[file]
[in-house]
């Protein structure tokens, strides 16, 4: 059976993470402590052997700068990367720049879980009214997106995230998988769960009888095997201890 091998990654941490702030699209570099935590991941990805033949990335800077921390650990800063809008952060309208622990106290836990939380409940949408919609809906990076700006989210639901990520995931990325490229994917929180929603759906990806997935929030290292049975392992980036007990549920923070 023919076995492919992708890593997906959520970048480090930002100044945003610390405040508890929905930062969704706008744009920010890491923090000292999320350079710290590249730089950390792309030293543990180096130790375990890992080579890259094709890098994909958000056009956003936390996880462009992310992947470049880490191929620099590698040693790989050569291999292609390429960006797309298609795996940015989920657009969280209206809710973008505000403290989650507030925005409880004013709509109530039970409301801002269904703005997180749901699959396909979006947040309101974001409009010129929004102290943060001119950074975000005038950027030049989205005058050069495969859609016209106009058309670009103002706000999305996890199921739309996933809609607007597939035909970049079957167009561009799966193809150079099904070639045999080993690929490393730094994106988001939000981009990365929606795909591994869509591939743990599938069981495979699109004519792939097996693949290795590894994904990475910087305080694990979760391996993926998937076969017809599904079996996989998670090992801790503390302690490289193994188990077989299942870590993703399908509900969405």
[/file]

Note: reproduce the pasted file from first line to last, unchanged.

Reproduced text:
[in-house]
């Protein structure tokens, strides 16, 4: 059976993470402590052997700068990367720049879980009214997106995230998988769960009888095997201890 091998990654941490702030699209570099935590991941990805033949990335800077921390650990800063809008952060309208622990106290836990939380409940949408919609809906990076700006989210639901990520995931990325490229994917929180929603759906990806997935929030290292049975392992980036007990549920923070 023919076995492919992708890593997906959520970048480090930002100044945003610390405040508890929905930062969704706008744009920010890491923090000292999320350079710290590249730089950390792309030293543990180096130790375990890992080579890259094709890098994909958000056009956003936390996880462009992310992947470049880490191929620099590698040693790989050569291999292609390429960006797309298609795996940015989920657009969280209206809710973008505000403290989650507030925005409880004013709509109530039970409301801002269904703005997180749901699959396909979006947040309101974001409009010129929004102290943060001119950074975000005038950027030049989205005058050069495969859609016209106009058309670009103002706000999305996890199921739309996933809609607007597939035909970049079957167009561009799966193809150079099904070639045999080993690929490393730094994106988001939000981009990365929606795909591994869509591939743990599938069981495979699109004519792939097996693949290795590894994904990475910087305080694990979760391996993926998937076969017809599904079996996989998670090992801790503390302690490289193994188990077989299942870590993703399908509900969405």